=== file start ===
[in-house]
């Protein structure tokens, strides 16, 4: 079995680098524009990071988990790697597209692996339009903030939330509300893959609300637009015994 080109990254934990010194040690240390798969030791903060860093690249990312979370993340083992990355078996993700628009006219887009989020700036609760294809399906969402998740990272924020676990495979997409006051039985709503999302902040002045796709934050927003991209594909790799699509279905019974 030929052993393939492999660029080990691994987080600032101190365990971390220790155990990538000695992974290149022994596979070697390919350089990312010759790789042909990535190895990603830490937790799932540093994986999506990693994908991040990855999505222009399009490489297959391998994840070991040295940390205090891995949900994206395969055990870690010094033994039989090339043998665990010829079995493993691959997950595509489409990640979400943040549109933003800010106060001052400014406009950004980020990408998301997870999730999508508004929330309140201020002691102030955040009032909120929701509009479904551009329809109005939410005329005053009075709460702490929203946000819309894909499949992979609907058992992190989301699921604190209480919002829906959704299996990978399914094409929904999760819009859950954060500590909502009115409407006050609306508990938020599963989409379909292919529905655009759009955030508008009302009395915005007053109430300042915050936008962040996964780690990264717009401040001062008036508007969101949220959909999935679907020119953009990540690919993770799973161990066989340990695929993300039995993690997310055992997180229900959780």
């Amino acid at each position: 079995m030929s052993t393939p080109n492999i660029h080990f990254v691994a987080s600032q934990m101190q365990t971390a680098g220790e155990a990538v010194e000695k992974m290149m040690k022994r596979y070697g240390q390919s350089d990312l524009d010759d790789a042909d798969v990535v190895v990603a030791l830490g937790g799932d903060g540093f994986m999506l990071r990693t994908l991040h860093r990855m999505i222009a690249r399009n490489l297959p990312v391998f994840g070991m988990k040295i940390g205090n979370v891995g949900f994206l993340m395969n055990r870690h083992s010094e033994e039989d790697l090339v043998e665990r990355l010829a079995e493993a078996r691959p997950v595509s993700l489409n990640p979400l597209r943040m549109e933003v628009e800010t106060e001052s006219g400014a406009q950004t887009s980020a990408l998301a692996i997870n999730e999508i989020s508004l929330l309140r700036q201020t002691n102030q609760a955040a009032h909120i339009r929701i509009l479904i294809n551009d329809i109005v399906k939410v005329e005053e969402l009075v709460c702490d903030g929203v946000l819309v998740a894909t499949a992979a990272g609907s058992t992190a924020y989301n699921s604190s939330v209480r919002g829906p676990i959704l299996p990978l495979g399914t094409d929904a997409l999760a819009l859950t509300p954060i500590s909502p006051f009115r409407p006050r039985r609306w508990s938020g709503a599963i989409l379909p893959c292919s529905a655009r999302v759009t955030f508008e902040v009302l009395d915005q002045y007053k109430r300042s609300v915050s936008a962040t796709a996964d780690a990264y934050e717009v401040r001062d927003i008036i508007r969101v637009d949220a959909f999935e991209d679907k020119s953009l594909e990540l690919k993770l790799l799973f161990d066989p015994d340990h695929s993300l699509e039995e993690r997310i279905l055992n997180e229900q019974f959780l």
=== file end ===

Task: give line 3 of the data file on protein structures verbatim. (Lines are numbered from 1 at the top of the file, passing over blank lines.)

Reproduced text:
């Amino acid at each position: 079995m030929s052993t393939p080109n492999i660029h080990f990254v691994a987080s600032q934990m101190q365990t971390a680098g220790e155990a990538v010194e000695k992974m290149m040690k022994r596979y070697g240390q390919s350089d990312l524009d010759d790789a042909d798969v990535v190895v990603a030791l830490g937790g799932d903060g540093f994986m999506l990071r990693t994908l991040h860093r990855m999505i222009a690249r399009n490489l297959p990312v391998f994840g070991m988990k040295i940390g205090n979370v891995g949900f994206l993340m395969n055990r870690h083992s010094e033994e039989d790697l090339v043998e665990r990355l010829a079995e493993a078996r691959p997950v595509s993700l489409n990640p979400l597209r943040m549109e933003v628009e800010t106060e001052s006219g400014a406009q950004t887009s980020a990408l998301a692996i997870n999730e999508i989020s508004l929330l309140r700036q201020t002691n102030q609760a955040a009032h909120i339009r929701i509009l479904i294809n551009d329809i109005v399906k939410v005329e005053e969402l009075v709460c702490d903030g929203v946000l819309v998740a894909t499949a992979a990272g609907s058992t992190a924020y989301n699921s604190s939330v209480r919002g829906p676990i959704l299996p990978l495979g399914t094409d929904a997409l999760a819009l859950t509300p954060i500590s909502p006051f009115r409407p006050r039985r609306w508990s938020g709503a599963i989409l379909p893959c292919s529905a655009r999302v759009t955030f508008e902040v009302l009395d915005q002045y007053k109430r300042s609300v915050s936008a962040t796709a996964d780690a990264y934050e717009v401040r001062d927003i008036i508007r969101v637009d949220a959909f999935e991209d679907k020119s953009l594909e990540l690919k993770l790799l799973f161990d066989p015994d340990h695929s993300l699509e039995e993690r997310i279905l055992n997180e229900q019974f959780l």